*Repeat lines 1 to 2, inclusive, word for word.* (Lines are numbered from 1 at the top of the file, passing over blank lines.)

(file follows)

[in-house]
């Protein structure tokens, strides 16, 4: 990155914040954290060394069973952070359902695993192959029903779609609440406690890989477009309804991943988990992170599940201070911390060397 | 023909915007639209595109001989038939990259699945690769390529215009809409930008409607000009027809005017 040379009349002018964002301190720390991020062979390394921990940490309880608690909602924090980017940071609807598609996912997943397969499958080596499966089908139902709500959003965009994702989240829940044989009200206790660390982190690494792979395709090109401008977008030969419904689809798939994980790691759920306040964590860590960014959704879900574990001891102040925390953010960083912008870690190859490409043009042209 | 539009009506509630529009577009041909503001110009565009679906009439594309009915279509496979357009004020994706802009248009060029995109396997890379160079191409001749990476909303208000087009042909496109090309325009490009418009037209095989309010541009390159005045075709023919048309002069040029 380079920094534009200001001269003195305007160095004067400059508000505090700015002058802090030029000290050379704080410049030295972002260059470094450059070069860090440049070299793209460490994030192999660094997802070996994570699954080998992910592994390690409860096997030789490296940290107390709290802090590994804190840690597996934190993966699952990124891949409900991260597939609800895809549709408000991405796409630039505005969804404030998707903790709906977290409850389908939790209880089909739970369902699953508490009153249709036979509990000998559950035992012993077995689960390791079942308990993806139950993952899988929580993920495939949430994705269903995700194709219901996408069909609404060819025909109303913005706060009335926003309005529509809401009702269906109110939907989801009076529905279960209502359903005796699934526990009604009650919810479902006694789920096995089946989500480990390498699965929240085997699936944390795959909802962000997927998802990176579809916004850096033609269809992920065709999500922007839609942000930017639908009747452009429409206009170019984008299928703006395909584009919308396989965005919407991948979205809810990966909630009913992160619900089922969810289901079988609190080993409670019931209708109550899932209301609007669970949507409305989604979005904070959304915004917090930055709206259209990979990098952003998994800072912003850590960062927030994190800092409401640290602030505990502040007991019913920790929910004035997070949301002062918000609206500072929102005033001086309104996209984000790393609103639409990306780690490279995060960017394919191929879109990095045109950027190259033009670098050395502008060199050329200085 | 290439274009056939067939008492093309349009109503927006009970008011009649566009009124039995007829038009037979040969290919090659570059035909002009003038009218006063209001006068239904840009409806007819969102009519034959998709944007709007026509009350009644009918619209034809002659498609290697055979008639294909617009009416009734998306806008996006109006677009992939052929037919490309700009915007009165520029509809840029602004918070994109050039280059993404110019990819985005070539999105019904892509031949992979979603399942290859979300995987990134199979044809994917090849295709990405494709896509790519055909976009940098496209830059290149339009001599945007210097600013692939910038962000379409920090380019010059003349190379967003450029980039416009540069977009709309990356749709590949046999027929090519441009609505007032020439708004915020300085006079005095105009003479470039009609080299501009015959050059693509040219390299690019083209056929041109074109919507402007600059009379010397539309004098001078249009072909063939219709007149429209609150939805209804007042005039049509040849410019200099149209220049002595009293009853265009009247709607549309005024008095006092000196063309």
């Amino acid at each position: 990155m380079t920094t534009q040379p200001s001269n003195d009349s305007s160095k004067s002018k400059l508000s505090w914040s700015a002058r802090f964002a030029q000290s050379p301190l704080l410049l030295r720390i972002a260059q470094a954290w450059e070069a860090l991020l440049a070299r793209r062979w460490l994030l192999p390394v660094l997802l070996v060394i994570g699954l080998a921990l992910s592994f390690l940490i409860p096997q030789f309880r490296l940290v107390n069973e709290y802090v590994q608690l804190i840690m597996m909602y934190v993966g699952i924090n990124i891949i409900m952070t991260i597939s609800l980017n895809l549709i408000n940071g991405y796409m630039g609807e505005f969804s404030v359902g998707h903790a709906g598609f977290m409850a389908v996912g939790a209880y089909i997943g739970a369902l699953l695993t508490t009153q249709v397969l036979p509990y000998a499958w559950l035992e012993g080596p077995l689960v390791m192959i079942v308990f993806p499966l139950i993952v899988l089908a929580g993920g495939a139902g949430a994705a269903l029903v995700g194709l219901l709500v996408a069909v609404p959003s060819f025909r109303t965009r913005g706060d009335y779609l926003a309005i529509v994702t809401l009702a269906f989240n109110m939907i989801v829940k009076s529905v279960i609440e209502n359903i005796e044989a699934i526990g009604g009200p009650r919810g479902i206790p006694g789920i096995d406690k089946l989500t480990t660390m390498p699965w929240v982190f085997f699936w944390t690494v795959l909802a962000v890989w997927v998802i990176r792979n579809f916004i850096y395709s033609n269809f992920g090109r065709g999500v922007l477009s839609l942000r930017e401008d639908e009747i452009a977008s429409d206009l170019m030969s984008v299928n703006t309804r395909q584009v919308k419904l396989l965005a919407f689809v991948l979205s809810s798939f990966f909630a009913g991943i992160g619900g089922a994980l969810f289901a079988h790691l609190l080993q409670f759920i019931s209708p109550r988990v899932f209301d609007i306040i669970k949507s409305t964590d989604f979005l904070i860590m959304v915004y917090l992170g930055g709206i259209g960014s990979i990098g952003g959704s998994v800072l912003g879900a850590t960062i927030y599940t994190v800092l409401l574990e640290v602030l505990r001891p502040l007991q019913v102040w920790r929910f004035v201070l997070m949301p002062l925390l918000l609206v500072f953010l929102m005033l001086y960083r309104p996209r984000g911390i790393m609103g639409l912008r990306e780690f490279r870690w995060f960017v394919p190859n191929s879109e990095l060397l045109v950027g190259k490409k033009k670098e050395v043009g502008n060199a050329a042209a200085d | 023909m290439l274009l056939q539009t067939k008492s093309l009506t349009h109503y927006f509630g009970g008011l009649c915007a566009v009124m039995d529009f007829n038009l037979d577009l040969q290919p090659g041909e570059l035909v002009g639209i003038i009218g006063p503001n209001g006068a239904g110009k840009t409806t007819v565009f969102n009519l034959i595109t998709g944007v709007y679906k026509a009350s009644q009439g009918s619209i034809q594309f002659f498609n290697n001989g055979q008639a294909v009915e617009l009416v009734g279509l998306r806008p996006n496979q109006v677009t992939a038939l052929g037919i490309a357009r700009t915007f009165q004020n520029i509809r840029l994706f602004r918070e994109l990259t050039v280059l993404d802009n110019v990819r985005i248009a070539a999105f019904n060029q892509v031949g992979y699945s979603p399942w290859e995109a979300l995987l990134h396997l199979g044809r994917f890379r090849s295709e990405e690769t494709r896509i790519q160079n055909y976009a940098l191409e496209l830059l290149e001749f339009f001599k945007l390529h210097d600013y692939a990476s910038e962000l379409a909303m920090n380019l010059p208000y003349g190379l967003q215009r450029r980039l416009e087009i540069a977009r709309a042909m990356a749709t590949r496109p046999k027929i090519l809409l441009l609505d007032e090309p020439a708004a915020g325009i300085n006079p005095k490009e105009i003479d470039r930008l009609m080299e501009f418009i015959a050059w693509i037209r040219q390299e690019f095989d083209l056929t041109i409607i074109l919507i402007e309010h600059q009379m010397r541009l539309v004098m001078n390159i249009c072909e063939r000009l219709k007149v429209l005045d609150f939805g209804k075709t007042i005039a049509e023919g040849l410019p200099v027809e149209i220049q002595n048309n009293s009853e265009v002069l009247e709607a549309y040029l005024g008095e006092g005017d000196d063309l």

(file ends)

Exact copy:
[in-house]
């Protein structure tokens, strides 16, 4: 990155914040954290060394069973952070359902695993192959029903779609609440406690890989477009309804991943988990992170599940201070911390060397 | 023909915007639209595109001989038939990259699945690769390529215009809409930008409607000009027809005017 040379009349002018964002301190720390991020062979390394921990940490309880608690909602924090980017940071609807598609996912997943397969499958080596499966089908139902709500959003965009994702989240829940044989009200206790660390982190690494792979395709090109401008977008030969419904689809798939994980790691759920306040964590860590960014959704879900574990001891102040925390953010960083912008870690190859490409043009042209 | 539009009506509630529009577009041909503001110009565009679906009439594309009915279509496979357009004020994706802009248009060029995109396997890379160079191409001749990476909303208000087009042909496109090309325009490009418009037209095989309010541009390159005045075709023919048309002069040029 380079920094534009200001001269003195305007160095004067400059508000505090700015002058802090030029000290050379704080410049030295972002260059470094450059070069860090440049070299793209460490994030192999660094997802070996994570699954080998992910592994390690409860096997030789490296940290107390709290802090590994804190840690597996934190993966699952990124891949409900991260597939609800895809549709408000991405796409630039505005969804404030998707903790709906977290409850389908939790209880089909739970369902699953508490009153249709036979509990000998559950035992012993077995689960390791079942308990993806139950993952899988929580993920495939949430994705269903995700194709219901996408069909609404060819025909109303913005706060009335926003309005529509809401009702269906109110939907989801009076529905279960209502359903005796699934526990009604009650919810479902006694789920096995089946989500480990390498699965929240085997699936944390795959909802962000997927998802990176579809916004850096033609269809992920065709999500922007839609942000930017639908009747452009429409206009170019984008299928703006395909584009919308396989965005919407991948979205809810990966909630009913992160619900089922969810289901079988609190080993409670019931209708109550899932209301609007669970949507409305989604979005904070959304915004917090930055709206259209990979990098952003998994800072912003850590960062927030994190800092409401640290602030505990502040007991019913920790929910004035997070949301002062918000609206500072929102005033001086309104996209984000790393609103639409990306780690490279995060960017394919191929879109990095045109950027190259033009670098050395502008060199050329200085 | 290439274009056939067939008492093309349009109503927006009970008011009649566009009124039995007829038009037979040969290919090659570059035909002009003038009218006063209001006068239904840009409806007819969102009519034959998709944007709007026509009350009644009918619209034809002659498609290697055979008639294909617009009416009734998306806008996006109006677009992939052929037919490309700009915007009165520029509809840029602004918070994109050039280059993404110019990819985005070539999105019904892509031949992979979603399942290859979300995987990134199979044809994917090849295709990405494709896509790519055909976009940098496209830059290149339009001599945007210097600013692939910038962000379409920090380019010059003349190379967003450029980039416009540069977009709309990356749709590949046999027929090519441009609505007032020439708004915020300085006079005095105009003479470039009609080299501009015959050059693509040219390299690019083209056929041109074109919507402007600059009379010397539309004098001078249009072909063939219709007149429209609150939805209804007042005039049509040849410019200099149209220049002595009293009853265009009247709607549309005024008095006092000196063309």